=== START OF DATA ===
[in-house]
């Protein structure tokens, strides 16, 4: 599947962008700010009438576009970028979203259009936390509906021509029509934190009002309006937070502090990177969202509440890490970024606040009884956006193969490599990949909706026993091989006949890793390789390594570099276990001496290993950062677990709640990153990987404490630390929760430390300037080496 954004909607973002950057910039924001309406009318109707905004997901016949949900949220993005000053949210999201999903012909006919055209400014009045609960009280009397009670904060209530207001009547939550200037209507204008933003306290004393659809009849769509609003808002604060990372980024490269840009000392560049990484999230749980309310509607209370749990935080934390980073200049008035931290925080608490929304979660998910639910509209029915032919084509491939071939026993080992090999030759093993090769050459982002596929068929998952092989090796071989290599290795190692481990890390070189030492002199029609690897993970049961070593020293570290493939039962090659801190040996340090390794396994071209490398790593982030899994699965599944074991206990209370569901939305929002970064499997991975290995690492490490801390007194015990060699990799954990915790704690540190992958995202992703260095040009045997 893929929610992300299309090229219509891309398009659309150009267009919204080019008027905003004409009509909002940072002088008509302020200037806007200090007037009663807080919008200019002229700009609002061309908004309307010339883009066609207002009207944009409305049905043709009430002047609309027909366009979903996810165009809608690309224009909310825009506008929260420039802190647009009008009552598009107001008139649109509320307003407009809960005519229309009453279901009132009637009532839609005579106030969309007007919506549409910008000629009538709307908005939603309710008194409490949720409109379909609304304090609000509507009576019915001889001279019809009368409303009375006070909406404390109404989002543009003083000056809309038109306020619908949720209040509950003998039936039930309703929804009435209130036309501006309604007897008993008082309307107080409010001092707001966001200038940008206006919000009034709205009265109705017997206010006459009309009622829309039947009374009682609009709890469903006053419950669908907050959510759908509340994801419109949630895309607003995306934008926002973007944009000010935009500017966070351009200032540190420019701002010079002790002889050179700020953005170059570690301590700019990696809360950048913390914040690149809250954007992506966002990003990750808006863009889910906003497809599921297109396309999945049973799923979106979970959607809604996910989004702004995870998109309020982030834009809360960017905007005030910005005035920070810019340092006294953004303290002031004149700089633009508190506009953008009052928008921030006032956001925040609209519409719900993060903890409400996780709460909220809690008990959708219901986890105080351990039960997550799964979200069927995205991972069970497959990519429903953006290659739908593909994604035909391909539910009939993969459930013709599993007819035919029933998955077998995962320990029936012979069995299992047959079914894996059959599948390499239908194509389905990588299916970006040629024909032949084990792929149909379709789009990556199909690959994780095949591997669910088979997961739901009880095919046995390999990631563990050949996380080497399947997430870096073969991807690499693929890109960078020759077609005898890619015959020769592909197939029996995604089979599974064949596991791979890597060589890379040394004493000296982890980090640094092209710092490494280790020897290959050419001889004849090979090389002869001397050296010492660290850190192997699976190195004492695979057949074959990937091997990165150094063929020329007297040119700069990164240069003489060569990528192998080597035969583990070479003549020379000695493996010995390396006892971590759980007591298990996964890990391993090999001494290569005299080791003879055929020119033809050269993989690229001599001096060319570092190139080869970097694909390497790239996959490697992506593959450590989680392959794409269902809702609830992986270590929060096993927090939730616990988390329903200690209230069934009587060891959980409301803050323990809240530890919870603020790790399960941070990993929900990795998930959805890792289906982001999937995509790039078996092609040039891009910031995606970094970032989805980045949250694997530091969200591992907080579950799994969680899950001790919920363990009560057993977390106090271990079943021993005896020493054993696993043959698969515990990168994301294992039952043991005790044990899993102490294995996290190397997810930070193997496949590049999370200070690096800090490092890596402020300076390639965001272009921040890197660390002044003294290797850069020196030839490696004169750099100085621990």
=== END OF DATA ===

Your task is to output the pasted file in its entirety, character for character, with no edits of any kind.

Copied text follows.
[in-house]
């Protein structure tokens, strides 16, 4: 599947962008700010009438576009970028979203259009936390509906021509029509934190009002309006937070502090990177969202509440890490970024606040009884956006193969490599990949909706026993091989006949890793390789390594570099276990001496290993950062677990709640990153990987404490630390929760430390300037080496 954004909607973002950057910039924001309406009318109707905004997901016949949900949220993005000053949210999201999903012909006919055209400014009045609960009280009397009670904060209530207001009547939550200037209507204008933003306290004393659809009849769509609003808002604060990372980024490269840009000392560049990484999230749980309310509607209370749990935080934390980073200049008035931290925080608490929304979660998910639910509209029915032919084509491939071939026993080992090999030759093993090769050459982002596929068929998952092989090796071989290599290795190692481990890390070189030492002199029609690897993970049961070593020293570290493939039962090659801190040996340090390794396994071209490398790593982030899994699965599944074991206990209370569901939305929002970064499997991975290995690492490490801390007194015990060699990799954990915790704690540190992958995202992703260095040009045997 893929929610992300299309090229219509891309398009659309150009267009919204080019008027905003004409009509909002940072002088008509302020200037806007200090007037009663807080919008200019002229700009609002061309908004309307010339883009066609207002009207944009409305049905043709009430002047609309027909366009979903996810165009809608690309224009909310825009506008929260420039802190647009009008009552598009107001008139649109509320307003407009809960005519229309009453279901009132009637009532839609005579106030969309007007919506549409910008000629009538709307908005939603309710008194409490949720409109379909609304304090609000509507009576019915001889001279019809009368409303009375006070909406404390109404989002543009003083000056809309038109306020619908949720209040509950003998039936039930309703929804009435209130036309501006309604007897008993008082309307107080409010001092707001966001200038940008206006919000009034709205009265109705017997206010006459009309009622829309039947009374009682609009709890469903006053419950669908907050959510759908509340994801419109949630895309607003995306934008926002973007944009000010935009500017966070351009200032540190420019701002010079002790002889050179700020953005170059570690301590700019990696809360950048913390914040690149809250954007992506966002990003990750808006863009889910906003497809599921297109396309999945049973799923979106979970959607809604996910989004702004995870998109309020982030834009809360960017905007005030910005005035920070810019340092006294953004303290002031004149700089633009508190506009953008009052928008921030006032956001925040609209519409719900993060903890409400996780709460909220809690008990959708219901986890105080351990039960997550799964979200069927995205991972069970497959990519429903953006290659739908593909994604035909391909539910009939993969459930013709599993007819035919029933998955077998995962320990029936012979069995299992047959079914894996059959599948390499239908194509389905990588299916970006040629024909032949084990792929149909379709789009990556199909690959994780095949591997669910088979997961739901009880095919046995390999990631563990050949996380080497399947997430870096073969991807690499693929890109960078020759077609005898890619015959020769592909197939029996995604089979599974064949596991791979890597060589890379040394004493000296982890980090640094092209710092490494280790020897290959050419001889004849090979090389002869001397050296010492660290850190192997699976190195004492695979057949074959990937091997990165150094063929020329007297040119700069990164240069003489060569990528192998080597035969583990070479003549020379000695493996010995390396006892971590759980007591298990996964890990391993090999001494290569005299080791003879055929020119033809050269993989690229001599001096060319570092190139080869970097694909390497790239996959490697992506593959450590989680392959794409269902809702609830992986270590929060096993927090939730616990988390329903200690209230069934009587060891959980409301803050323990809240530890919870603020790790399960941070990993929900990795998930959805890792289906982001999937995509790039078996092609040039891009910031995606970094970032989805980045949250694997530091969200591992907080579950799994969680899950001790919920363990009560057993977390106090271990079943021993005896020493054993696993043959698969515990990168994301294992039952043991005790044990899993102490294995996290190397997810930070193997496949590049999370200070690096800090490092890596402020300076390639965001272009921040890197660390002044003294290797850069020196030839490696004169750099100085621990």